Paula_3(large).jpg

A Very Happy New Year to You @ Nina Johnson

A Very Happy New Year to You 
Joshua Abelow, Tisch Abelow, and Paula Brunner Abelow

January 11th - February 9th, 2019
@
Nina Johnson
6315 NW 2nd Ave
Miami, FL 33150

My art varies: When I am outdoors I get inspired by nature and I usually react in a more or less impressionistic style, never in a realistic, photographic one. Sometimes, I’ll see abstract or geometric patterns in nature which I’ll bring out in another paint- ing. When I’m indoors, at times, I like to express myself in an abstract or non-objective way. There was a time when I used a “minimal” style—using a free brush sparingly, but boldly to get the essence of what I saw or felt. People inspire me too, not realistically, but in a stylized way. I am partial to color and patterns, and structure, whatever style I use. Transmitting the beauty I perceive into my art is my objective. – Paula Brunner Abelow (1923 - 2018)

MIAMI — Nina Johnson Gallery is pleased to present A Very Happy New Year to You, the first exhibition to bring together a family of artists: brother and sister Joshua and Tisch Abelow, and their late grandmother Paula Brunner Abelow. Through an intergenerational selection of works, this joyful exhibition highlights the unexpected lineages of artmaking, the strange ability of painting to reach across the decades into the lives of others. A Very Happy New Year to You opens with a public reception on January 11, 2019 (6-8pm), and will remain on view until February 9.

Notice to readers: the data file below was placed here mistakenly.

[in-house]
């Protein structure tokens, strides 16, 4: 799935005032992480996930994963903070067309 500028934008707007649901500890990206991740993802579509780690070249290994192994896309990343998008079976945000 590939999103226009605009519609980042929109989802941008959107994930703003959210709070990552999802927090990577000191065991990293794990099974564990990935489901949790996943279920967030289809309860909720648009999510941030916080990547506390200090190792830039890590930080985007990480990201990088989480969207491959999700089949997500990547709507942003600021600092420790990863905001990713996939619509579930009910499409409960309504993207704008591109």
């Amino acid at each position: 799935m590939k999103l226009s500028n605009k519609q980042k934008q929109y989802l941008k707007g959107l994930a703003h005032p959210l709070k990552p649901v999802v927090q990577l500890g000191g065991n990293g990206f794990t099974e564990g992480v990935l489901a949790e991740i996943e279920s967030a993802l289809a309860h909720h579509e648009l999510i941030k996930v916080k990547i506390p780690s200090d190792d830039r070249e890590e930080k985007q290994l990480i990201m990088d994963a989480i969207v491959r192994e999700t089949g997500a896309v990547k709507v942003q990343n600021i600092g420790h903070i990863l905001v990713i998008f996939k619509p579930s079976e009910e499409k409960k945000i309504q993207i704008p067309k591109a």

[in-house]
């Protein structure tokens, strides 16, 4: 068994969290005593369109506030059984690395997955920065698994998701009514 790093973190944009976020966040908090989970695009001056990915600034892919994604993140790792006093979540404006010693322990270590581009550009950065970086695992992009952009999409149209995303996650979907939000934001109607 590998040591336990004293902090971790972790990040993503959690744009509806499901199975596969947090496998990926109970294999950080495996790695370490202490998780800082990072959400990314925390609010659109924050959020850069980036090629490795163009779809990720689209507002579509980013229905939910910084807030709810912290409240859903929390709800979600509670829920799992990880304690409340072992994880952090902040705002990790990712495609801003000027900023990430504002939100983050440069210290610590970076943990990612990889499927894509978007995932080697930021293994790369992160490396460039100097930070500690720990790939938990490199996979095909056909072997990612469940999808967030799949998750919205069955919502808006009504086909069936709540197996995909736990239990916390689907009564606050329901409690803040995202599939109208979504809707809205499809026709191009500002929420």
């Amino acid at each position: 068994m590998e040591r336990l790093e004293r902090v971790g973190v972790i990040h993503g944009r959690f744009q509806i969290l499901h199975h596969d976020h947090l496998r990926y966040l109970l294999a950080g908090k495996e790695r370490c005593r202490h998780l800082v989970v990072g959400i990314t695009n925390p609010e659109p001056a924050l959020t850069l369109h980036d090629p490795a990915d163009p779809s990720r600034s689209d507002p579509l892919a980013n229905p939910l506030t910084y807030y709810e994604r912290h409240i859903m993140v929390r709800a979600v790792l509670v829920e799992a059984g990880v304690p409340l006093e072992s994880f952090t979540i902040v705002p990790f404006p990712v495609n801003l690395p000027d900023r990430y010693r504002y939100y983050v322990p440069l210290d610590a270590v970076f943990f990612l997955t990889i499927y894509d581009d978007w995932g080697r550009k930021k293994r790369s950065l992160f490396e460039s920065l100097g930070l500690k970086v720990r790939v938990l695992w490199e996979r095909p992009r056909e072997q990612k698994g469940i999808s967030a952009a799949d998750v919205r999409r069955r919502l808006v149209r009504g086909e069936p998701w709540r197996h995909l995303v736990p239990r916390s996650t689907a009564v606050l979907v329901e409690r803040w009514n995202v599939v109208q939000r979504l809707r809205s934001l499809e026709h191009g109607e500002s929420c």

At the heart of Joshua Abelow’s multifaceted practice, which encompasses painting, drawing, writing, and curating, is how the artist plays with systems of artwork production and arrangement—setting up expectations as to how artworks function within a certain context, and then disrupting those expectations. Here, three series relax the constraints surrounding geometric abstraction. In three larger paintings, totalizing geometric systems crest against each other, holding the logic and aesthetic of each in an unsteady balance. In several smaller works, a strict geometric composition is compromised by either the surface of the painting (the bleed between forms, the rough tooth of burlap) or by the intrusion of figuration: an open- mouthed face, rendered with a few painterly gestures.